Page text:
If you have "no place to go," come here!

We are all Egyptians now,


or eventually will be. I wonder if we'll respond with similar levels of courage, character and determination as the Egyptians.

From Nomi Prins (via Washington's Blog):

The ongoing demonstrations in Egypt are as much, if not more, about the mass deterioration of economic conditions and the harsh result of years of financial deregulation, than the political ideology that some of the media seems more focused on.


That got me thinking about what else has been building up in Egypt under Mubarak's 29-year as President, but more specifically over the past decade, and in particular the years leading up to the world economic crisis catalyzed by the US banking system - and that would be, extreme financial deregulation and the increased influx of foreign banks, capital, and "investment" which tends to be a euphemism for "speculation" when it belies international funds looking for hot prospects, no matter what the costs to the local population.

According to the CIA's World Fact-book depiction of Egypt's economy, "Cairo from 2004 to 2008 aggressively pursued economic reforms to attract foreign investment and facilitate GDP growth." And, while that was happening, "Despite the relatively high levels of economic growth over the past few years, living conditions for the average Egyptian remain poor."

Unemployment in Egypt is hovering just below the 10% mark, like in the US, though similarly, this figure grossly underestimates underemployment, quality of employment, prospects for employment, and the growing youth population with a dismal job future. Nearly 20% of the country live below the poverty line (compared to 14% and growing in the US) and 10% of the population controls 28% of household income (compared to 30% in the US). But, these figures, as in the US, have been accelerating in ways that undermine financial security of the majority of the population, and have been doing so for more than have a decade.

Around 2005, Egypt decided to transform its financial system in order to increase its appeal as a magnet for foreign investment, notably banks and real estate speculators. Egypt reduced cumbersome bureaucracy and regulations around foreign property investment through decree (number 583.) International luxury property firms depicted the country as a mecca (of the tax-haven variety) for property speculation, a country offering no capital gains taxes on real estate transactions, no stamp duty, and no inheritance tax.


When a country, among other shortcomings, relinquishes its financial system and its population's well-being to the pursuit of 'good deals', there is going to be substantial fallout. The citizens protesting in the streets of Greece, England, Tunisia, Egypt and anywhere else, may be revolting on a national basis against individual leaderships that have shafted them, but they have a common bond; they are revolting against a world besotted with benefiting the powerful and the deal-makers at the expense of ordinary people.

If it happens here I suspect it won't be anytime soon due the inertia induced by American exceptionalism (We're Number One!). But if we continue along the present arc of accelerating economic insecurity it's only a matter of time before people start getting up from their couches demanding better from our leaders. Watching one's child go hungry can be a powerful motivator.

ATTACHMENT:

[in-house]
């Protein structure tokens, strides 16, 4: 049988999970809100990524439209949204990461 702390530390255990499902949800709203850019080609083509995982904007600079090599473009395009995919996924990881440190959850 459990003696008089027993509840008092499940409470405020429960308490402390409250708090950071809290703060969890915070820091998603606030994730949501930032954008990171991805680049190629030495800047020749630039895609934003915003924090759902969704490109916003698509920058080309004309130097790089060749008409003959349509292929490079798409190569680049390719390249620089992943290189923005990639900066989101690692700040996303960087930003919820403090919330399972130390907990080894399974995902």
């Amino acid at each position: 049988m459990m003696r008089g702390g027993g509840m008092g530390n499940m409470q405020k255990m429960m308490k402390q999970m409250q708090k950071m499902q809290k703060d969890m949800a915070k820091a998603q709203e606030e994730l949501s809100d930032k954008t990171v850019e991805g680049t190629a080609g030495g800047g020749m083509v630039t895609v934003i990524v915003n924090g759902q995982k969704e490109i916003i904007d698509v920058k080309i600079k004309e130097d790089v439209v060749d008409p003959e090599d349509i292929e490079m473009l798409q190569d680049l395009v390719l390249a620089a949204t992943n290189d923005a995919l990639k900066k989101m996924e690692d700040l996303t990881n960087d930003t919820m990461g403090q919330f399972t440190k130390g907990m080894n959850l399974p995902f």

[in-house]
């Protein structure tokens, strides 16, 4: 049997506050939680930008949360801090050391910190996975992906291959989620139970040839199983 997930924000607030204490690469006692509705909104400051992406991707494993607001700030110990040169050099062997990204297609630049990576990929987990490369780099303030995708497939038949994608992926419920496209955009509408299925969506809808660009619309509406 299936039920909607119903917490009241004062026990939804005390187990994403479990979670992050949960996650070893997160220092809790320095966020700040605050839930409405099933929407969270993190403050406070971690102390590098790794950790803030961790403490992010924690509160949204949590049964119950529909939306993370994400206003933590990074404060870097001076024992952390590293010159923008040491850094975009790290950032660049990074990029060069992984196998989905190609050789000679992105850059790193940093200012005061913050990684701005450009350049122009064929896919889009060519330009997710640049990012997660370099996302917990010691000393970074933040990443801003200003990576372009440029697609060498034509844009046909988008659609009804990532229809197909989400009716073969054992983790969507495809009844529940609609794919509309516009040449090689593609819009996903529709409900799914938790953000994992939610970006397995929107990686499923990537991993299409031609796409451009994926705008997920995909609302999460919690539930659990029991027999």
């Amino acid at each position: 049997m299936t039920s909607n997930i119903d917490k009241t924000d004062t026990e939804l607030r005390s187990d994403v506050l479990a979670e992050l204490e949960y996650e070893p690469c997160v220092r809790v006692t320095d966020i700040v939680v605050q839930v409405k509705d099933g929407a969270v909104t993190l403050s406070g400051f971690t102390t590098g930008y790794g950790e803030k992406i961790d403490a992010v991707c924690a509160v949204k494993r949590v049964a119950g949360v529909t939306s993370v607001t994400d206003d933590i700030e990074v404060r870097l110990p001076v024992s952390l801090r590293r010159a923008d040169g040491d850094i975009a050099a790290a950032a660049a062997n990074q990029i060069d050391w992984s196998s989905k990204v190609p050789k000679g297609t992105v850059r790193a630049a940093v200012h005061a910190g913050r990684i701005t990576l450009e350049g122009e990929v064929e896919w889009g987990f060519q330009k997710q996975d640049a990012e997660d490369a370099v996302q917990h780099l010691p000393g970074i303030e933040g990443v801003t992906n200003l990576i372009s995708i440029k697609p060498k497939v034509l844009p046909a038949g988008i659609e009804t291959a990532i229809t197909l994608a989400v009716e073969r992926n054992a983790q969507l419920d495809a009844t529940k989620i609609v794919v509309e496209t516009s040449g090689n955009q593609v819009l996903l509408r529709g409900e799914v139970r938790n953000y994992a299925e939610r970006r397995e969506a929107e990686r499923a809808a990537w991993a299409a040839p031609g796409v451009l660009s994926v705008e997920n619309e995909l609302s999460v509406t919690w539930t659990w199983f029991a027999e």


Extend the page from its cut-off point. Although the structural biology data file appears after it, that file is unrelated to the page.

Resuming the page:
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Submitted by Hugh on

Kleptocracy is a worldwide phenomenon. This is not about bad policies favoring the rich. It is about long standing and pervasive looting. Looting is not something that occurs and hobbles the system. It is the system. Kleptocracy is not sustainable. Neither is it reformable. It is futile to expect better from our leaders/elites. They are incapable of making the changes needed because they can't change themselves. We either change them or we collapse with them. We are already seeing the cracks in the kleptocratic system everywhere we look, in our own decaying infrastructure, corrupt government, dysfunctional education and healthcare systems, the shredding of the safety net, and endless tax cuts and benefits for the rich and corporations. And in their own individual ways, we are seeing the same happening in China, Europe, and now North Africa. This isn't going to go away. It will only build. And though the kleptocrats are and will madly try to shift blame from themselves, ultimately, this is going to come down here and around the world, to them or us.

twig's picture
Submitted by twig on

it's remarkable to hear the pundits talking about the conditions that led to the Egyptian protests -- economic devastation for the average person, politicians and their wealthy friends making off with everything that's not nailed down, record levels of unemployment, especially among young people, an unresponsive government, etc., etc.

These so-called experts sit there and tick off all the things that Egyptians refuse to live with any longer, without ever acknowledging that we've got the exact same conditions in this country. Clearly we're in no danger of running out of irony any time soon.

lizpolaris's picture
Submitted by lizpolaris on

"I wonder if we'll respond with similar levels of courage"? No, we won't, for a couple reasons. First, we've been indoctrinated with learned helplessness. Second, our military/police wouldn't probably bother with rubber bullets. When we saw them (police, military) shooting thirsty, hungry Katrina refugees on the bridge, would we expect any better treatment during a political rebellion? Certainly not. While the Egyptian military may be on the side of 'the people,' our own will not.